“In that moment as a new believer,” Jill says, “I believe I stumbled on an important truth of what submission isn’t. Submission isn’t sitting down on the outside while you’re standing up on the inside.”

(Source: Jill Briscoe, “Hilarious Hupotasso,” Preaching Today, Tape No.117. From a sermon by C. Philip Green, Grace at Home–Part I, 6/11/2011)

Exported from Logos Bible Software, 1:48 PM June 24, 2020.

That We Should Live

Wednesday, June 17th, 2020

That We Should Live

Pastor Don Carpenter / General

Not From Around Here: The Complicated Life of a Sojourner / Salvation; Sanctification; Restoration / 1 Peter 2:24–25

The story has been told of a farmer who was trying to teach his son how to plow a straight furrow. After the horse had been hitched up and everything was ready, he told the boy to keep an eye on some object at the other end of the field and aim straight toward it. “Do you see that cow lying down over there?” he asked. “Keep your eye on her and plow straight ahead.”

The boy started plowing and the farmer went about his chores. When he returned a little later to see what progress had been made, he was shocked to find, instead of a straight row, something that looked more like a question mark. The boy had obeyed his instruction. The trouble was, the cow had moved!

Jesus is an object that will not move. He is the foundation of our faith, the faithful Rock who never moves, never changes in his love for believers. We can be sure that if we set our eyes on him, our path will be straight!133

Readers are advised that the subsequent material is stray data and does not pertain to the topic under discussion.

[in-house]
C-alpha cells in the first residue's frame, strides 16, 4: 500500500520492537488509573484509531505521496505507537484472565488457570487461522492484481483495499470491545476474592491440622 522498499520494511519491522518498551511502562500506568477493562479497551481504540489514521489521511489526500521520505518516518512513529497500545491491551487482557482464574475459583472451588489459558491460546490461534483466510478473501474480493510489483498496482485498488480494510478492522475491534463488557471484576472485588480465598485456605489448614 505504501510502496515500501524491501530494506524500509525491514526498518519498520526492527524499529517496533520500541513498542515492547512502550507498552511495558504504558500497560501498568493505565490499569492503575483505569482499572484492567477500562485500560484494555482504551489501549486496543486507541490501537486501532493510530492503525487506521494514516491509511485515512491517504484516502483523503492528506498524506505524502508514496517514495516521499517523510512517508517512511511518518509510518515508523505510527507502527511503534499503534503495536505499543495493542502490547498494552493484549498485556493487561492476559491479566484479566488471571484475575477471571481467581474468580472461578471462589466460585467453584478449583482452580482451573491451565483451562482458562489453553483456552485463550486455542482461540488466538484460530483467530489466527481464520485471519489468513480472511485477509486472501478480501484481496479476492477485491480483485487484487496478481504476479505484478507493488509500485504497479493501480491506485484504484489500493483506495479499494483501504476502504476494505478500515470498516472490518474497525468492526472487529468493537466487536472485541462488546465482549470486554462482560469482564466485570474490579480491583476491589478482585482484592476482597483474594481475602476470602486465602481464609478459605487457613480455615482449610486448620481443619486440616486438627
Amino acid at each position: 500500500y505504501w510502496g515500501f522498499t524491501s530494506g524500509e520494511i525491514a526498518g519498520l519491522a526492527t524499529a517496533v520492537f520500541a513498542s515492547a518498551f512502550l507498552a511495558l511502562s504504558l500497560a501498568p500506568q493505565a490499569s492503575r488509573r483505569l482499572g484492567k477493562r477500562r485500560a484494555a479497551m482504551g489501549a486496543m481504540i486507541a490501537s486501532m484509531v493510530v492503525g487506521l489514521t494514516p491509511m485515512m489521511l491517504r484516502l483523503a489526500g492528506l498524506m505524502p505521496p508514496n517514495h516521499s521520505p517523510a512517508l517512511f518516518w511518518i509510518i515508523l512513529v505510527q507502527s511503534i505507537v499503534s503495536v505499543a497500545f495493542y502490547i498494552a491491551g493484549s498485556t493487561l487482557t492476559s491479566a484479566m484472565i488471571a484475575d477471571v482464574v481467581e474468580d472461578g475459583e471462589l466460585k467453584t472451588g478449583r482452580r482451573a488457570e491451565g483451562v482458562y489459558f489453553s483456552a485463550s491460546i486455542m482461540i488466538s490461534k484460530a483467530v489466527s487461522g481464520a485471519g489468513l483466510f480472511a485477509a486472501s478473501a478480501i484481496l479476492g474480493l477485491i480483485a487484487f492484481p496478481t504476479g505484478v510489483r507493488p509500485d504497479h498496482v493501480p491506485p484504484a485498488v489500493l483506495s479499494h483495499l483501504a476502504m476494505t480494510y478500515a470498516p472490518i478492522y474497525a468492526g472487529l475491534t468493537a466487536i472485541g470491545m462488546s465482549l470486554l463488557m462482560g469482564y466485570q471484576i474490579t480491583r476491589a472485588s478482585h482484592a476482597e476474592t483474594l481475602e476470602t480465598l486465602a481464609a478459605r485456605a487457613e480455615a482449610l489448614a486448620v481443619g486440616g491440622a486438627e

Peter had been telling these first century Pilgrims that they need to follow Christ’s example of submission to suffering. Tonight we are reminded what the Cross was all about. Jesus told us that He came, not only to save us from death, but also to give us Abundant Life.

John 10:10 KJV

The thief cometh not, but for to steal, and to kill, and to destroy: I am come that they might have life, and that they might have it more abundantly.

So, capitalizing on that truth and reflecting on truths learned from the Messianic passage of Isaiah 53, Peter shows us that Christ suffered and died, not just so that we don’t die… So That We Should Live.

Jesus Physically Bore Our Sins.

1 Peter 2:24 KJV

Who his own self bare our sins in his own body on the tree, that we, being dead to sins, should live unto righteousness: by whose stripes ye were healed.

The word “bare” is the translation of a word used in the LXX, of the priest carrying the sacrifice up to the altar. The brazen altar was four and one-half feet high, and was approached by an incline up which the priest bore the sacrifice.1

1 Kenneth S. Wuest, Wuest’s Word Studies from the Greek New Testament: For the English Reader, vol. 11 (Grand Rapids: Eerdmans, 1997), 68.

2 Corinthians 5:21 KJV

For he hath made him to be sin for us, who knew no sin; that we might be made the righteousness of God in him.

Hebrews 9:28 KJV

So Christ was once offered to bear the sins of many; and unto them that look for him shall he appear the second time without sin unto salvation.

Isaiah 53:12 KJV

Therefore will I divide him a portion with the great, And he shall divide the spoil with the strong; Because he hath poured out his soul unto death: And he was numbered with the transgressors; And he bare the sin of many, And made intercession for the transgressors.

Jesus Died So That We Can Live

that we, being dead to sins, should live

Live Being Made Alive to Righteousness

1 Corinthians 2:14 KJV